Principles of Holiness – Principle 1

Principles of Holiness

I believe that the primary challenge facing the evangelical church in America today is that it has set itself free from the shore of holiness and is adrift in an ocean where the boundaries of separation that should exist between the church and the world have become blurred. In an effort to reject legalism of the hyper-fundamental church, the modern evangelical church has instead become entangled in licentiousness. However, most of the modern evangelical churches which have drifted so far from shore did not need to worry about legalism. To paraphrase a sermon I heard recently: Unless your church has had a few horses and buggies tied up in the parking lot on Sunday morning lately, legalism is probably not a problem in your church. I firmly believe that the only hope for the survival of the modern evangelical church in America is a return to holiness. And this return to holiness requires that each and every Christian live their lives based on a set of convictions. Every decision made which is not based on a conviction stands a good chance of being unholy and displeasing to the Lord. Right, good, and pleasing decisions are easy to make when they are based on a foundation of convictions built on holiness.

What does the word “holiness” really mean? In the New Testament, the word “holiness” is derived from the familiar Greek word “hagios”, which, according to Strong’s Dictionary, means ‎”sacred, pure, morally blameless, or consecrated”. The idea of holiness in the Old Testament often involved something that was set apart for the exclusive use of the Lord. The book of Exodus mentions a gold plate which was engraved with the words “HOLY TO THE LORD” and placed on the clothing of the high priest (Exodus 28:36). I believe that one reason things were set apart for exclusive use by the Lord is so that they would not be defiled by the world. How many Christians who should be holy and set apart for the Lord have made themselves useless to God because they continue to live a life which is defiled by the world?

I have prepared this paper to describe a set of convictions which I resolve to hold to build a foundation of holiness in my life. I realize that my time here on earth is short. So I resolve not to waste it doing things which are displeasing to the Lord. After all, it is in His presence that I must spend eternity. I also realize that the world is watching me. Will they see anything different in my life? Will anyone be convicted of their ungodliness because they see me trying to live a life of holiness, dedicated and pleasing to the Lord?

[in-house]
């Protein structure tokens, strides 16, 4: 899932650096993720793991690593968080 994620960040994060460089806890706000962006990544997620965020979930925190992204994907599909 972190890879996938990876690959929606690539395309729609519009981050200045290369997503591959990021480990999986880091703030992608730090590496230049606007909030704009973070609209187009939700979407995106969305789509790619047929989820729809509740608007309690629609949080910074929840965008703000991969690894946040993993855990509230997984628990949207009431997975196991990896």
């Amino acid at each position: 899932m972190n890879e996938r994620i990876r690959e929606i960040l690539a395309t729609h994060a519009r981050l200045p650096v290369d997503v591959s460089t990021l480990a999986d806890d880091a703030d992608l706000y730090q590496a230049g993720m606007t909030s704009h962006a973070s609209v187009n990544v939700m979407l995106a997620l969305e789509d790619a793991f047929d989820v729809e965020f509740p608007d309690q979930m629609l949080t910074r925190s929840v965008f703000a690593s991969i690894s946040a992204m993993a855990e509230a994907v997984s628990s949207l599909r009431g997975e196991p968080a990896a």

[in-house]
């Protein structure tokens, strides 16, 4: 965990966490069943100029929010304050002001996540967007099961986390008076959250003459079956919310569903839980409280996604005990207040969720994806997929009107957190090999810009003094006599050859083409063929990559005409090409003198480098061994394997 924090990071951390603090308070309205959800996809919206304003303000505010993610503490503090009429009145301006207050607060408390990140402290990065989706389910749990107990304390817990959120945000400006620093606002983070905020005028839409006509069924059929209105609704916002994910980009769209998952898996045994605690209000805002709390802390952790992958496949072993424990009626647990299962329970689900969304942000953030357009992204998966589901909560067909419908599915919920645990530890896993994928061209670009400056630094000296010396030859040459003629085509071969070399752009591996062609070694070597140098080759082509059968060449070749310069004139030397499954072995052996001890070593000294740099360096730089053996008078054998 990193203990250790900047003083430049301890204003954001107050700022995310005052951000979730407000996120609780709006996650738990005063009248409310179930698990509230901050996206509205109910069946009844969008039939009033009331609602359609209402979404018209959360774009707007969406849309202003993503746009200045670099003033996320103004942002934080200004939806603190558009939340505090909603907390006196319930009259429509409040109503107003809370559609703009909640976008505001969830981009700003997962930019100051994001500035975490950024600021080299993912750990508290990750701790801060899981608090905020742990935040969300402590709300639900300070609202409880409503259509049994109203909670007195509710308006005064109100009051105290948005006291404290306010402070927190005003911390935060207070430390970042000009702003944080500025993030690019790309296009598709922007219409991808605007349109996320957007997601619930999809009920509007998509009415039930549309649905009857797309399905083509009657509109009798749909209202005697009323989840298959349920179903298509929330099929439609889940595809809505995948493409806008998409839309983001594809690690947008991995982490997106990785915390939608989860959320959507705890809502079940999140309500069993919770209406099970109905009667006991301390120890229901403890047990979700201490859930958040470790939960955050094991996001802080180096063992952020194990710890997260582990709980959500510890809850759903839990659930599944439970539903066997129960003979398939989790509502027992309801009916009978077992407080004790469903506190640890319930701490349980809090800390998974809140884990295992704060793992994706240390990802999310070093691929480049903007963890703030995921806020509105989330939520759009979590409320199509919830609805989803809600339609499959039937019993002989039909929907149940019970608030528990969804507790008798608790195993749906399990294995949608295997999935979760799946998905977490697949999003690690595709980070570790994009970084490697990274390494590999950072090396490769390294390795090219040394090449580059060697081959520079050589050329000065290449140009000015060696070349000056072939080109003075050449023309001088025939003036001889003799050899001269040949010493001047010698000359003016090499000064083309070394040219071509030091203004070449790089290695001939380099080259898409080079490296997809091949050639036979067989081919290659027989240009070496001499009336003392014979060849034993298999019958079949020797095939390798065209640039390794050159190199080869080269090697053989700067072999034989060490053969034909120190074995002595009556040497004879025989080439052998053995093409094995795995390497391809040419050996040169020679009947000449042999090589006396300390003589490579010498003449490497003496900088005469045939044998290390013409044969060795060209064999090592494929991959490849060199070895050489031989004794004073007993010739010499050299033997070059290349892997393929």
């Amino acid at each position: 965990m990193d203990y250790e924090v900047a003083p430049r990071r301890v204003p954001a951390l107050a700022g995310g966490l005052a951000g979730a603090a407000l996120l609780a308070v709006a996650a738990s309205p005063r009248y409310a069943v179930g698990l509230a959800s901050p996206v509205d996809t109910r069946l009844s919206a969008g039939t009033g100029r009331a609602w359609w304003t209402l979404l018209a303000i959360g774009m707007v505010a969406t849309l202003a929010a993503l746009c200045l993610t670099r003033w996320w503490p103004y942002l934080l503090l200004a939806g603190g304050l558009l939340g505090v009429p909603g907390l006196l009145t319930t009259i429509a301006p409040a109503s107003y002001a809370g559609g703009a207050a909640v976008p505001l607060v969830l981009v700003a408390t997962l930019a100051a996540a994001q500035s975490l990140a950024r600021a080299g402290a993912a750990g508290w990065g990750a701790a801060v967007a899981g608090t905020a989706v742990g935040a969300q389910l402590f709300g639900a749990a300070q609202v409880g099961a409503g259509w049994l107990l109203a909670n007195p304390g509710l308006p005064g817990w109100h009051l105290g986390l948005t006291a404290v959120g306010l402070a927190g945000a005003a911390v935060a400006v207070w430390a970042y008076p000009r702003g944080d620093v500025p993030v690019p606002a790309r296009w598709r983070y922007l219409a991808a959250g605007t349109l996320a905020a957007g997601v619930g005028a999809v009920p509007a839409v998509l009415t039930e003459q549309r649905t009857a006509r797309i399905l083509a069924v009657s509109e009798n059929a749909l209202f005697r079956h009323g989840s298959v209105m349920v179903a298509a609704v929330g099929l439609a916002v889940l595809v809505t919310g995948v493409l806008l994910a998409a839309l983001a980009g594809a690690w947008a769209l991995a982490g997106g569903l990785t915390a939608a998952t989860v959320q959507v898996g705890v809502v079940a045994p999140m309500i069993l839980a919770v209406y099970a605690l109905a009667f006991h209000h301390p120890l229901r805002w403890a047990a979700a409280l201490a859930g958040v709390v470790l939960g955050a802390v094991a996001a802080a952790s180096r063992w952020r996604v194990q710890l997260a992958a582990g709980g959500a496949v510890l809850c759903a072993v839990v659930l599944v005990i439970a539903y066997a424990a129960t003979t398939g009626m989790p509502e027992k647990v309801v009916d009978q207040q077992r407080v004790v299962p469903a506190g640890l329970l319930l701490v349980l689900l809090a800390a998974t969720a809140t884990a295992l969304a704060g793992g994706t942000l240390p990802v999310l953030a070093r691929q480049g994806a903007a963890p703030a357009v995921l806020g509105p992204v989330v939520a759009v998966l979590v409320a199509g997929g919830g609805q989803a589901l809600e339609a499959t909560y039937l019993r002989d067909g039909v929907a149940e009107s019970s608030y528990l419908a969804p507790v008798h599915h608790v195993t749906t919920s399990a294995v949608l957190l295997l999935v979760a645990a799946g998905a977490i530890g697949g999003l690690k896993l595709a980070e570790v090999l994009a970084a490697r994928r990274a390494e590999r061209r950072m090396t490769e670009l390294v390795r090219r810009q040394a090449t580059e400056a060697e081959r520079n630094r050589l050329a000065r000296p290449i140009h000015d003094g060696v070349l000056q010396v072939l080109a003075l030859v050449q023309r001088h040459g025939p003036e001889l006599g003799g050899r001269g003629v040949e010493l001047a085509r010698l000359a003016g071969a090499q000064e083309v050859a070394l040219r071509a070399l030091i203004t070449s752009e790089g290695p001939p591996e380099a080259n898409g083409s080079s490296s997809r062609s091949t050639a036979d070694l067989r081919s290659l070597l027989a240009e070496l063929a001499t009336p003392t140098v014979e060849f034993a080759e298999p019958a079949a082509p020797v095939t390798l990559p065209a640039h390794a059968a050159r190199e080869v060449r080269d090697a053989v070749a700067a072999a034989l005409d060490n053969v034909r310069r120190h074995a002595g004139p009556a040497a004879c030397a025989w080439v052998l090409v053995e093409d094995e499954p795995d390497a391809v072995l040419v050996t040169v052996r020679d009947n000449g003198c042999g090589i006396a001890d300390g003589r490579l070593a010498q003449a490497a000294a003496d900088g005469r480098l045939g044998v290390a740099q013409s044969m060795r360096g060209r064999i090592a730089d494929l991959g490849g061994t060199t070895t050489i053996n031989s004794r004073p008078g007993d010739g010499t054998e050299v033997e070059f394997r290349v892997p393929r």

Holiness Principle #1 – There must not be even a hint of impurity in the life of a Christian.

Ephesians 5:3-5

3 But among you there must not be even a hint of sexual immorality, or of any kind of impurity, or of greed, because these are improper for God’s holy people.
4 Nor should there be obscenity, foolish talk or coarse joking, which are out of place, but rather thanksgiving.
5 For of this you can be sure: No immoral, impure or greedy person — such a man is an idolater — has any inheritance in the kingdom of Christ and of God.
(NIV)

As I write this, I am holding in my hand a bar which is one troy ounce of pure silver. Well, not exactly pure. It says on the bar that it is .999 pure, which means that it has .1% impurities in it. 999 parts of 1000 of the silver bar are completely pure. Now, that’s pretty pure, isn’t it? What do you think God would think about your life if it contained only .1% impurities? Of the 1000 things that make you who you are, only one of them isn’t really all that pure. Would he say you’re doing a pretty good job? No, He would say that you are going to Hell. Sometimes some things that seem to be pure are not really pure. It might be this bar of silver. Or it might be the life of a Christian.